The internet is the modern basis of most, if not all knowledge, and we all know, that knowledge is power. The internet has become so part and personal of our daily lives, that we cannot recall what life was like without it. But so deeply has the Internet burrowed into the social fabric that it is tempting to ask: How powerful can it really be?
Think, even for just a second, about the mesmerising pace of its takeover. Instant messaging has become the sole vehicle for communication, all the while the family photo album is a mere footnote to a smartphone’s repertoire.
For reporters and journalists like myself, search engines have muscled aside the dusty clippings libraries that once represented a newspaper’s collective memory. But, in typical fashion of closing out a full circle, we go back to the earlier posed question, how powerful can the internet really be?
The Zambian government has an inkling, that maybe the internet is too powerful. Yesterday, the Zambian government was at the receiving end of backlash suspecting that they had shut down the internet. Policy-makers are facing the constant challenges to regulate and control activities conducted on the Internet due to the dynamics of technology which in many cases, happen faster than the laws.
Lusaka Times, a local Zambian news organization, writes that officials from Zambia’s Ministry of Information and Broadcast Services considered shutting down internet access in the lead-up to election day, citing a desire to stop the spread of election misinformation.
A dramatic decrease in election day internet traffic from WhatsApp, Twitter, Instagram, and Facebook spotted by NetBlocks seems to confirm that the government moved forward with that plan.
Cases of Internet shutdowns in Africa have been rising.
Tanzania restricted access to the Internet and social media applications during elections in October 2020. In June that year, Ethiopia imposed an Internet shutdown which lasted for close to a month after unrest which followed the killing of a prominent Oromo singer and activist Hachalu Hundessa.
Zimbabwe, Togo, Burundi, Chad, Mali and Guinea also restricted access to the Internet or social media applications at some point in 2020. In 2019, there were 25 documented instances of partial or total Internet shutdowns, compared with 20 in 2018 and 12 in 2017, according to Access Now, an independent monitoring group (Business Insider).
BBC reality check farther reported that in 2019, seven of the 14 countries that blocked access had not done so in the two previous years (these were Benin, Gabon, Eritrea, Liberia, Malawi, Mauritania and Zimbabwe).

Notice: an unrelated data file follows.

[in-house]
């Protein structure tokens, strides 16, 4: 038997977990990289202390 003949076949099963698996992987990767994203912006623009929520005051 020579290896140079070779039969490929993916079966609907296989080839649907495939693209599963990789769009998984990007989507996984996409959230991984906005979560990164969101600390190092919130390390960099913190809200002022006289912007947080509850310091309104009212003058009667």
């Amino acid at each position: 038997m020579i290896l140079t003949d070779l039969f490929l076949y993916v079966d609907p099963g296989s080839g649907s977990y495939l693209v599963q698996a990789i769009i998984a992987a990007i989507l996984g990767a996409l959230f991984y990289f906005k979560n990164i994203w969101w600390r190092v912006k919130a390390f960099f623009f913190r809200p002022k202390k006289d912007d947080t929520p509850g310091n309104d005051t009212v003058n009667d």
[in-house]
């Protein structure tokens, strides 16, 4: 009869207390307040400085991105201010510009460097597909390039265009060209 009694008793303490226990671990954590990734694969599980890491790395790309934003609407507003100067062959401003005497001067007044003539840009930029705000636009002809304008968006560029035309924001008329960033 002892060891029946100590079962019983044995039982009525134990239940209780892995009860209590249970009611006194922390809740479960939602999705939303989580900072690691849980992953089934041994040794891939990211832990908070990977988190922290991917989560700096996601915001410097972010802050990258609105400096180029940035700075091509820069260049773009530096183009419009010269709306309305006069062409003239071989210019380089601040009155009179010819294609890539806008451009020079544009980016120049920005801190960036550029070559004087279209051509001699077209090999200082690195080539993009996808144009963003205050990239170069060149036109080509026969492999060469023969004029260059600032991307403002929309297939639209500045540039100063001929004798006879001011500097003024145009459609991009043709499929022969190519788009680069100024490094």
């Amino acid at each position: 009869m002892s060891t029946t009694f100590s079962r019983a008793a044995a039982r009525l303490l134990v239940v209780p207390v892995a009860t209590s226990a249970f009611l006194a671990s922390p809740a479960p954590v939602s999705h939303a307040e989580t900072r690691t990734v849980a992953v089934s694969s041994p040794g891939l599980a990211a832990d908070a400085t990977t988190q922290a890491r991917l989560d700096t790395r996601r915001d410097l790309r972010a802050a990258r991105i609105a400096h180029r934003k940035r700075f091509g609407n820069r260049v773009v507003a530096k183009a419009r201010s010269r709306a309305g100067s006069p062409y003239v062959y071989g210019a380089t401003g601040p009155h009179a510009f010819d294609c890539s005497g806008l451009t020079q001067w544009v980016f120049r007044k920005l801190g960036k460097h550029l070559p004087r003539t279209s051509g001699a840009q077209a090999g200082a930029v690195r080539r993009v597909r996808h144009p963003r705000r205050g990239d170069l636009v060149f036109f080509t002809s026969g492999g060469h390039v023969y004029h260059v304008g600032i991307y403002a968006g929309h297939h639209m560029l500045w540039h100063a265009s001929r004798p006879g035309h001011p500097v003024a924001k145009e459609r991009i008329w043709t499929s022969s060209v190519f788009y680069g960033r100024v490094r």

This is part of a global trend, where more and more countries are restricting Internet access. In 2019, 21 out of the 25 shutdowns recorded by the group affected entire countries or most parts of the countries.
Why is the Internet being shut down?
Where election campaigns have previously been marred by violence and intimidations, this may result in disconnecting the Internet for citizens during the polls.This tact of Internet disruption has become a notable trend in African nations.
Using the Economist Intelligence Unit’s democracy index, it is noteworthy that of the 22 African states that have disrupted Internet connectivity in the last five years, 77 per cent are listed as dictatorships, while 23 per cent are considered partial democracies.
The Internet and popular social media platforms, including Facebook, WhatsApp, Twitter, and more are used as methods to disseminate information and plan and coordinate protests. Therefore, most African leaders shut down the Internet.
The governments that implement Internet shutdowns have become more open about them. They openly say the shutdown is meant to ensure national security in a bid to stop spreading disinformation and hate speech.
Internet shutdowns, therefore, find themselves closely placed with crucial events like elections. During protests, Internet shutdowns ensure the inability to coordinate and properly plan, because of poor communication means.
The implementation of the Internet shutdown during the elections is nothing new to the African states like Chad where election campaigns were criticized for violence, intimidation, and false news.This practice has become common and seemingly acceptable as deplorable as it is, in most despotic nations on the continent.
Some commentators say the Internet shutdowns do not only rob citizens of their democratic rights and constitutional rights to protest, but are slowly entrenching a new way of authoritarian rule.
Measures should be put in place to protect citizens rights to access the Internet and avoid arbitrary disconnections by the government.
Not only do these Internet disruptions cause loss of democratic rights, in 2019, Internet shutdowns were estimated to have cost the African continent over $2 billion.